Everett after securing concessions from union machinists and state tax breaks that are expected to save the company an estimated $8.7 billion over several years. The company has said that 3,250 employees are expected to work on the program by 2018. Boeing workers realized the importance of the moment for the company as well as Everett and Washington. “I just wanted to be able to be a part of something that will help Boeing continue on for the next century,” rear spar mechanic Nick Just said.

It’s been a controversial topic for years in Snohomish County. Should a commercial air terminal open at Paine Field? This year, privately owned Propeller Airports got the OK to build the terminal. Alaska and United airlines both signed up to start flying out of Everett as soon as it opens. The scheduled opening is September. All of a sudden, travelers will no longer need to drive to Sea-Tac — a trip that can take a couple of hours or more from Everett. That’s appealing for business travelers who make up a large number of the passengers on many flight. It won’t be the deciding factor if a company decides to locate in Snohomish County or chooses to relocate elsewhere. But it could be one of the factors in any decision by a business.

4. Developer convicted of defrauding investors Lobsang Dargey will leave a legacy in Everett. During the recession, at a time when little development was occurring in the city, Dargey built a Potala Village, a mixed-use apartment and retail building, in downtown Everett. Then he started building Potala Place, another mixed-use project just a few blocks away. He had other projects in Seattle and the Eastside. From 2012 to 2015, Dargey and associ-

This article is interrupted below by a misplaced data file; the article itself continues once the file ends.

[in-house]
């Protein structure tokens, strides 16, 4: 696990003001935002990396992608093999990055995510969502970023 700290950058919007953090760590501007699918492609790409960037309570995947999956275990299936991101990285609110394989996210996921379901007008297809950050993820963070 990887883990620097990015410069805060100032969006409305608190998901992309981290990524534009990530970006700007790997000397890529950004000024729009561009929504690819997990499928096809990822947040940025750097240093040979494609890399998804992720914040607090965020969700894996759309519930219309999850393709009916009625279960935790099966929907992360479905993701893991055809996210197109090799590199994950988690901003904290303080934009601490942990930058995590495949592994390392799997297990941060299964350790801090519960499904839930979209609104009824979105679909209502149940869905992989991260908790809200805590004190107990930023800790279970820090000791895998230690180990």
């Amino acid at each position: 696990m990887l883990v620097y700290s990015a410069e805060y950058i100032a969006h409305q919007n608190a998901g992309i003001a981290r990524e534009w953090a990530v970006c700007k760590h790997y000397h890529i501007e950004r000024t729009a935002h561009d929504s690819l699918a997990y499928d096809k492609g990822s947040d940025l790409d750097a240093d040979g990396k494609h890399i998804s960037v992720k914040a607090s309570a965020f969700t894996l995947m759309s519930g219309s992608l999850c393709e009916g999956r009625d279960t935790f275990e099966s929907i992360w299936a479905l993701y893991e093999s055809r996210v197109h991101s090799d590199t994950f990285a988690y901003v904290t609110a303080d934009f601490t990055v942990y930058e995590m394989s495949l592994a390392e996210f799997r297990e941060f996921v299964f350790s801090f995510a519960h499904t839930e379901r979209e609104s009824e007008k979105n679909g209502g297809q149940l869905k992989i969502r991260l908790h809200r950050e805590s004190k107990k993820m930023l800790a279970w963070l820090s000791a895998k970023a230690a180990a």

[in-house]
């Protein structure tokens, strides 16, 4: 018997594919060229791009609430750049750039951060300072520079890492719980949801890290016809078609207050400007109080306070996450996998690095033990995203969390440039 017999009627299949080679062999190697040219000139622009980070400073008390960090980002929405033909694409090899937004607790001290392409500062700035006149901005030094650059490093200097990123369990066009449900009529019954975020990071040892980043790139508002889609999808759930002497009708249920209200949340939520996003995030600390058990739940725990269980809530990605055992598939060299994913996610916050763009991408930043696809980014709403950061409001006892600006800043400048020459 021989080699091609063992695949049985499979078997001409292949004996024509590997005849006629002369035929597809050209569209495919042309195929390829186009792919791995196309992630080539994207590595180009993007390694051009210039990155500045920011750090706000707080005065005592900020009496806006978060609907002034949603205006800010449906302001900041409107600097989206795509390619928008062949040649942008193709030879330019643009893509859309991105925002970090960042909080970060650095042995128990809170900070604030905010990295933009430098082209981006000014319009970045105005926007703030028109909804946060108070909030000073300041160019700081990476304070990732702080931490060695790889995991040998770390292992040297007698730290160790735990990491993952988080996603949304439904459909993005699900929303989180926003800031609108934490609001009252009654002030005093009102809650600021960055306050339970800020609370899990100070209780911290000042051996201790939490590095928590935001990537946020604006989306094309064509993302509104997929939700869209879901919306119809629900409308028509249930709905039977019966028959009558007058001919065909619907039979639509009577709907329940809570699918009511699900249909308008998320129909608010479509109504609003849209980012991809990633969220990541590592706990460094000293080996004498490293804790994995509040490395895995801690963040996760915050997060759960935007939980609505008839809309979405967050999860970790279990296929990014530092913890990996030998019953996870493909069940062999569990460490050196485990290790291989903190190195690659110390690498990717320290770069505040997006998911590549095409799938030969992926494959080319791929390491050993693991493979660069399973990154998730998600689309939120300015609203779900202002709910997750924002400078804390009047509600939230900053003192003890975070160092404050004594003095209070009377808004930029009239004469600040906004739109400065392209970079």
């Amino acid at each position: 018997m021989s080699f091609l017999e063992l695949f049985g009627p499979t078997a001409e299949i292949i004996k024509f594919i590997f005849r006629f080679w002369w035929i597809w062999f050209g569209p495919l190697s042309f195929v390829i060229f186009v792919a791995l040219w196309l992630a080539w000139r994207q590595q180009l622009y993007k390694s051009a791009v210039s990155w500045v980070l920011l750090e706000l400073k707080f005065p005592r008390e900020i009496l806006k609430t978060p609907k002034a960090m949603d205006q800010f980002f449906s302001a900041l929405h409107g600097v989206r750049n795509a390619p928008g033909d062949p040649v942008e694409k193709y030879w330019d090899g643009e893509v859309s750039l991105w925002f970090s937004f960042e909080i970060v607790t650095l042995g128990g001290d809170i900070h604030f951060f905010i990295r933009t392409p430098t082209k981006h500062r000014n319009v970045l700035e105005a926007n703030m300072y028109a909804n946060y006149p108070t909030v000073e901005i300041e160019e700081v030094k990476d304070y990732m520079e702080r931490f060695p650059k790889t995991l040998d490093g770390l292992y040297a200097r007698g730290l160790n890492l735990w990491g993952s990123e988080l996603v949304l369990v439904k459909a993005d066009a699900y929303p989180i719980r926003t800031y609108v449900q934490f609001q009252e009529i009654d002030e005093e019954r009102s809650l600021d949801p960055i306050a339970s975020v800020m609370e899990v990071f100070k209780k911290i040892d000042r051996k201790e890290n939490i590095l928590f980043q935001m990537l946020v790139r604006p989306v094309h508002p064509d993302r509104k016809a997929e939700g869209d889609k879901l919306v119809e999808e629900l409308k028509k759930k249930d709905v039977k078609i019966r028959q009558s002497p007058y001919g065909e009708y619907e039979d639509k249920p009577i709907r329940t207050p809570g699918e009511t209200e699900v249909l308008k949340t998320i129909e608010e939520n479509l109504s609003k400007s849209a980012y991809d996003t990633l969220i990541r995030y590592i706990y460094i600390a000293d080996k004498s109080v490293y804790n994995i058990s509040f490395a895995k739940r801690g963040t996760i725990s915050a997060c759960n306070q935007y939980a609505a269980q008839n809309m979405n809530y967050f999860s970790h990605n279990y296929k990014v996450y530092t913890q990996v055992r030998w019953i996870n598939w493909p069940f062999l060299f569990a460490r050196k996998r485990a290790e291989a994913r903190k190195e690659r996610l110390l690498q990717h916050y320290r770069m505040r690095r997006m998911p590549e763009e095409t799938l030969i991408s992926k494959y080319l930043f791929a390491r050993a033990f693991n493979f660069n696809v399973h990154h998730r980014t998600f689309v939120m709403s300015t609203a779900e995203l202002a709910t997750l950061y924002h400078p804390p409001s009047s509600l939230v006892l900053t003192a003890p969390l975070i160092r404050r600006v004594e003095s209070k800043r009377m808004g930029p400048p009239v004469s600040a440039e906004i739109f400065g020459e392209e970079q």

YEAR IN REVIEW

THE HERALD BUSINESS JOURNAL – MARKET FACTS 2018 9

ates raised $153.6 million from 282 Chinese investors. He was gaining a reputation for getting things done. But he was also defrauding investors and misusing tens of millions of dollars on trips to casinos and on personal purchases, including jewelry and a luxury home. In August, Dargey was sentenced to four years in prison and agreed repay $24.1 million to investors.

5. Median home sale price surpasses $400,000 For the first time, the median price for a homes climbed past $400,000 in Snohomish County. It broke that barrier in April and remained there through the fall. Location, of course, dictates prices, with homes closer to Seattle in the south county costing far more than homes in the north part of the county. But everywhere, home sale prices are higher now than before the recession. That’s led to questions about a housing bubble. One statistic that leads economists to downplay bubble fears: The area has seen a rapid growth, with more than 100,000 people moving into the county just in 10 years. That’s almost like adding another city of Everett.

IAN TERRY / THE HERALD

More than 2,000 people show up for a party with the opening of Funko’s flagship store in downtown Everett. The toys and collectibles company moved its headquarters to the downtown core in 2017.

6. Tulalips plan to build $100 million casino The Tulalip Tribes is one of the largest employers in Snohomish County. And many of those employees work at the tribes’ two casinos in Tulalip. This year, the tribes announced plans to spend $100 million on a replacement for Quil Ceda Creek Casino, the smaller of the two. The new casino will be 110,000-squarefeet on 15 acres across the street from the existing casino, at 6410 33rd Ave. NE in Tulalip. The casino will feature new entertainment and dining options, a spacious gaming floor and a 1,200-stall garage with a fast-ramp access. “About 68 percent of our workforce is non-tribal,” said Teri Gobin, vice chairwoman for the tribes. “What our businesses have done, what the casino has done, has not only benefited our community, it’s also benefited the surrounding communities and all of those businesses that have come up.”